The pureplay Bitcoin miners want to be seen by everybody, they want to be heard. This was seen in the panel discussion. Representatives from Marathon Digital Holdings, Bitfarms, and Hive Blockchain stole the show. The panelists that had diversified businesses and a long-term strategy were spoken over, and were hiding in plain sight. These consisted of CleanSpark, Foundry, and DMG. Then I started wondering, why is this?

My honest belief is that the pureplay Bitcoin miners don't care about shareholders, they don't care about their long-term business model, they don't care about the environment. All they care about is personally profiting at the expense of shareholders. That's it, it's blunt. But think about it, why else would a company with seemingly no plans for its long-term business model want to talk over other panelists and steal the show at an investor presentation? Lacking a long-term business plan should be embarrassing, but they know they can capture the moment of the Bitcoin craze and take advantage of short-minded retail shareholders.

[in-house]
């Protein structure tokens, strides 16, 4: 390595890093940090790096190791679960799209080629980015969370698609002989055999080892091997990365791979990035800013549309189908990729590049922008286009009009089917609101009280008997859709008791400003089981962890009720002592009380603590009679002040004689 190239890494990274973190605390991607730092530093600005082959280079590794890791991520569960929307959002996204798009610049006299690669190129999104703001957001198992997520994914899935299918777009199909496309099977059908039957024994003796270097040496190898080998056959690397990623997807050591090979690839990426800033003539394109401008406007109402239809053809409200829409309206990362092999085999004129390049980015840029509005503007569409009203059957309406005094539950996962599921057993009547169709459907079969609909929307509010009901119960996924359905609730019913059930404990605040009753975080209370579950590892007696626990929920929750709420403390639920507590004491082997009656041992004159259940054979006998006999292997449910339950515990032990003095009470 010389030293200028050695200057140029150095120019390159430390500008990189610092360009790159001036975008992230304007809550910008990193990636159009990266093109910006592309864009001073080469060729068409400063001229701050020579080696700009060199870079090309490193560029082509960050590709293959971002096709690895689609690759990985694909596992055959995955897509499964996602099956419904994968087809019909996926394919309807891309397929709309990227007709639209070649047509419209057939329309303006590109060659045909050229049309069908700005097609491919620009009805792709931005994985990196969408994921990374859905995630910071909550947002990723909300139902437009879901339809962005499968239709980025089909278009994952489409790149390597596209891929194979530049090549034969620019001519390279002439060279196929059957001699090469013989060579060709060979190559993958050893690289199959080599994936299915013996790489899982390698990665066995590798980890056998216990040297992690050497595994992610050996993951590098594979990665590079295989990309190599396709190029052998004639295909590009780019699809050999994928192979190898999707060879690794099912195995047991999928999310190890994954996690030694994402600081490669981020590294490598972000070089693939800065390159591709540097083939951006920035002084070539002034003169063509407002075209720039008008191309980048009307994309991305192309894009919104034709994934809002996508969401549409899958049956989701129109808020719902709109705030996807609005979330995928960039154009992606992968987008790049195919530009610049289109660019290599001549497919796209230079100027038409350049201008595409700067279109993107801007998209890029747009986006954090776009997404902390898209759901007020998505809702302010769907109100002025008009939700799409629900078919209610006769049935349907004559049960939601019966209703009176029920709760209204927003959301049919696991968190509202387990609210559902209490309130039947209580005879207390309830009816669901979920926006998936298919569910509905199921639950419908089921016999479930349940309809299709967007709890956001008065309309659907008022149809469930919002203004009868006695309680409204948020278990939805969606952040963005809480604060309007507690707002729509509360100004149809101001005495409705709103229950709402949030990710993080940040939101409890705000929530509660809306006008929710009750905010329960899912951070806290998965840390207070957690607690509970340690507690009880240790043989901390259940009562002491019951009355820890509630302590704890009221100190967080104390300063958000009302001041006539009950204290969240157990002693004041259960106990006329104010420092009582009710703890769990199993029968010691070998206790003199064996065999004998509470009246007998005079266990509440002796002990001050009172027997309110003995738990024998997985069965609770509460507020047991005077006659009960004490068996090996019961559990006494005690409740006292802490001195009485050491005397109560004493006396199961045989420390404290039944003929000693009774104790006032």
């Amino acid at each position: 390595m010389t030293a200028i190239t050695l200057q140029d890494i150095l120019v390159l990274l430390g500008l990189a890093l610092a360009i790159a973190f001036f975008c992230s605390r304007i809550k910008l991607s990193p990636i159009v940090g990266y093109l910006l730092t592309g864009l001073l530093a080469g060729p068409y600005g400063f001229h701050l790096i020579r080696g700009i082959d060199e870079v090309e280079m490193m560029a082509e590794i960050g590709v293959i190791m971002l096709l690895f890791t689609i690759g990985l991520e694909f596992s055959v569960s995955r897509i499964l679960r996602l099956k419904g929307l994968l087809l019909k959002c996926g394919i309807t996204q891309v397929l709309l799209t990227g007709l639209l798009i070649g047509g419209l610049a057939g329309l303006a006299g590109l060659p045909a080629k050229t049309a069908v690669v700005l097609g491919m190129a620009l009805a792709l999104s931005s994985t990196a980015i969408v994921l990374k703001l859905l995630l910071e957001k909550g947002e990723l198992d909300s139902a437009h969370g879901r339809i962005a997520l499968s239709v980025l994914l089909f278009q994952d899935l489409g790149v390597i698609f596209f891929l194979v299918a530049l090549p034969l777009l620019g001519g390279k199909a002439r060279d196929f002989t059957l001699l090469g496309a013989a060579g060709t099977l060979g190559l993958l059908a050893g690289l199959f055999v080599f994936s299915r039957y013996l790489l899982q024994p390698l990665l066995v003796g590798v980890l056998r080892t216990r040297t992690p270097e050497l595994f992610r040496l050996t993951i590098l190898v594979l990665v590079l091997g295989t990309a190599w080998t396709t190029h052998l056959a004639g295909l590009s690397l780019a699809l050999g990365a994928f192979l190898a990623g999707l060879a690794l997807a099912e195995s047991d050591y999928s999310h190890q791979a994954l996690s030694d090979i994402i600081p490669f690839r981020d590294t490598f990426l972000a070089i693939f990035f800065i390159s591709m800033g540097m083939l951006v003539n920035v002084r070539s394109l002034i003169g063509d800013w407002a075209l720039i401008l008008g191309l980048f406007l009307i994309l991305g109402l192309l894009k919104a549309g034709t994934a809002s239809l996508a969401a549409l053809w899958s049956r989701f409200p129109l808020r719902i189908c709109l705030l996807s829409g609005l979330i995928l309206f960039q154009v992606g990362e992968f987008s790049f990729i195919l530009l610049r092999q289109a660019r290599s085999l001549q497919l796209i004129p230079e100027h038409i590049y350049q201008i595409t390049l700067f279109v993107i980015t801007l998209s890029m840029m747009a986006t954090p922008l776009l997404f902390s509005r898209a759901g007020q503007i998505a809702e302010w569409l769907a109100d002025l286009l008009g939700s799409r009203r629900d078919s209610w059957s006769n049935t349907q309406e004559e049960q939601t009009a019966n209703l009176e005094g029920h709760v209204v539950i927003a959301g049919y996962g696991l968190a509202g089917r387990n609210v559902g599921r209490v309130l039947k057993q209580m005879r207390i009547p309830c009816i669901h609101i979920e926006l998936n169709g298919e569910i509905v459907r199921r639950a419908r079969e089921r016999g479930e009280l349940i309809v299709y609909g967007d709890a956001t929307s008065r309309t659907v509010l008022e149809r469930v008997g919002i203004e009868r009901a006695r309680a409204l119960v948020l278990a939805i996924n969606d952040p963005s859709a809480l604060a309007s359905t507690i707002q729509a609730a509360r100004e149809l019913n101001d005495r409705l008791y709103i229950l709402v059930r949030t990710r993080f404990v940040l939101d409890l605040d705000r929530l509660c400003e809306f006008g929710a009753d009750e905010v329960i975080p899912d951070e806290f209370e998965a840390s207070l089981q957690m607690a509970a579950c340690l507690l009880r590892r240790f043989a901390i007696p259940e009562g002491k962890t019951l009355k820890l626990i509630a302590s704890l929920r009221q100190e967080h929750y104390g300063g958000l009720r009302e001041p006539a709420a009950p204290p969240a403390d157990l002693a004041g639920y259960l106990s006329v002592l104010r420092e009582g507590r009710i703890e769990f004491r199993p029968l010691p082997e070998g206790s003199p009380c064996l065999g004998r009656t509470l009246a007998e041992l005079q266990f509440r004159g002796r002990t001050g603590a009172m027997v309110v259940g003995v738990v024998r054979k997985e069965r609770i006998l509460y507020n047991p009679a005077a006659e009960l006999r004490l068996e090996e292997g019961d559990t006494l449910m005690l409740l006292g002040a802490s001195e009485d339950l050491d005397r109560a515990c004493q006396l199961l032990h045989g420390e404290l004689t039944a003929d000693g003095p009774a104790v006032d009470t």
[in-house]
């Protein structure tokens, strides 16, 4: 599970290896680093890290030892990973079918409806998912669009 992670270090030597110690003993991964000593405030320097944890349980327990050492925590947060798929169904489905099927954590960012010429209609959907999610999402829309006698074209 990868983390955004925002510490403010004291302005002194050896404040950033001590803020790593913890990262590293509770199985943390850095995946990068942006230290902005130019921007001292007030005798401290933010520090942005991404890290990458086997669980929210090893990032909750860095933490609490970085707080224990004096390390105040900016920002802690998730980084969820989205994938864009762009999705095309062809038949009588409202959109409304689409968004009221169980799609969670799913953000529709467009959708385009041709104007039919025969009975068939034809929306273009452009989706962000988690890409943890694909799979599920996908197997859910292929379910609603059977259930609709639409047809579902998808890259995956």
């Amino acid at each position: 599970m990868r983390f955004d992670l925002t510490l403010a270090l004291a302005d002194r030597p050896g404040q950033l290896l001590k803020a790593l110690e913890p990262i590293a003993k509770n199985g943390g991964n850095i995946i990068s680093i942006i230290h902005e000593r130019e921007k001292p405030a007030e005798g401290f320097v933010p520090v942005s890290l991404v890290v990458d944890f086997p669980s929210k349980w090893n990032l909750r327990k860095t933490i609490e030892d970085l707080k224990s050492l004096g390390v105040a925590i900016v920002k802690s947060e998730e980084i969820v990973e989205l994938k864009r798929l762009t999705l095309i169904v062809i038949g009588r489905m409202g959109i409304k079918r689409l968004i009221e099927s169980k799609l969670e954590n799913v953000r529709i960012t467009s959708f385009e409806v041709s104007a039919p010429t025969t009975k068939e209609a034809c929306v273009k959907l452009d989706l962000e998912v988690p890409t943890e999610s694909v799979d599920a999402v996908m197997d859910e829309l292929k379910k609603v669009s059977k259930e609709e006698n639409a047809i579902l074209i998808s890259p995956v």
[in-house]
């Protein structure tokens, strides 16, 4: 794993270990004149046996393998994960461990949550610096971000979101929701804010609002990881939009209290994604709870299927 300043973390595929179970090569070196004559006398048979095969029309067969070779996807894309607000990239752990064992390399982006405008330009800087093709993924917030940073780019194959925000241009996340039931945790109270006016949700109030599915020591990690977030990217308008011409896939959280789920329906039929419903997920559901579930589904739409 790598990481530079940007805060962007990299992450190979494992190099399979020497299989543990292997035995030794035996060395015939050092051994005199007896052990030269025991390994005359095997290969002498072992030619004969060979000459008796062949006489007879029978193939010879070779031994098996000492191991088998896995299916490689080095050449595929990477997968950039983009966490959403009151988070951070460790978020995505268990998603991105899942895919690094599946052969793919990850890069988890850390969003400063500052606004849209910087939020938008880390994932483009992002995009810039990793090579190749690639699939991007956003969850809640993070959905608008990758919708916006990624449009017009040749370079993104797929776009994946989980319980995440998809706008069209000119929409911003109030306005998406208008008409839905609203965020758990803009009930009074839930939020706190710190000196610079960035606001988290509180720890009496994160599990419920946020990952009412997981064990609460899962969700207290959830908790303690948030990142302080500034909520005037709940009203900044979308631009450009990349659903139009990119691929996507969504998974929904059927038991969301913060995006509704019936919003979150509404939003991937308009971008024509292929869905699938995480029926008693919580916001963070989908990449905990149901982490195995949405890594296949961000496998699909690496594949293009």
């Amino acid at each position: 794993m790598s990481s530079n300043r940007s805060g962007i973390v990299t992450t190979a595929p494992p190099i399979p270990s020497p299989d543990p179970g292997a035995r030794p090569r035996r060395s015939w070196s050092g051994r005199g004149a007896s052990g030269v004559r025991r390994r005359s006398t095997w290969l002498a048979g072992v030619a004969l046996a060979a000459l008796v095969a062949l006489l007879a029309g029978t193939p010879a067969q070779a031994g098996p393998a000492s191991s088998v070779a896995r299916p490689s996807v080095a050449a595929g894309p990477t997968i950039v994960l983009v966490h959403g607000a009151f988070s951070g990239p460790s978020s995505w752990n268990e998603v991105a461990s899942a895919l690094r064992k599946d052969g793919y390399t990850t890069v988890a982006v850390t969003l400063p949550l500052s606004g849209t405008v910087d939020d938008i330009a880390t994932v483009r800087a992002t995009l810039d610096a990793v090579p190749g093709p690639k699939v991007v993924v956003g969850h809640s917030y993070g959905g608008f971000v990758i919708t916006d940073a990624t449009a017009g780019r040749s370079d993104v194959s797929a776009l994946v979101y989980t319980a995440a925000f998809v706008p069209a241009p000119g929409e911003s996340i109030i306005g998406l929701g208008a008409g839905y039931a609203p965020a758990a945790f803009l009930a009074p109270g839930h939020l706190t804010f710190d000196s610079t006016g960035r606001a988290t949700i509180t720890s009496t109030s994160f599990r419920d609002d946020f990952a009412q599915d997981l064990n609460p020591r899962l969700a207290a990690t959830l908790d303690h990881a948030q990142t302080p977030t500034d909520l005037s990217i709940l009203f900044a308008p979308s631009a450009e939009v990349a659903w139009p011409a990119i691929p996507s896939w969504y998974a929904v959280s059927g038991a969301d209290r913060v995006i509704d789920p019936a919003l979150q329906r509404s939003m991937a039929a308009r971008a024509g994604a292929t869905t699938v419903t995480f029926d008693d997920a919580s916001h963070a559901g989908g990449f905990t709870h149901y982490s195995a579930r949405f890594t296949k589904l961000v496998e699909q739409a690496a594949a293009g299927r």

We see this time and again. It's hiding in plain sight. Why else would Merrick Okamoto (CEO of Marathon Digital Holdings) choose to dilute shareholders with public offerings and sell his shares of the company? Is it because he knows his business doesn't have a long-term plan? Is it because his only concern is profiting in the short-term? If you truly believe in your business model long-term, and believe in the future of what your company does -- you don't sell your shares.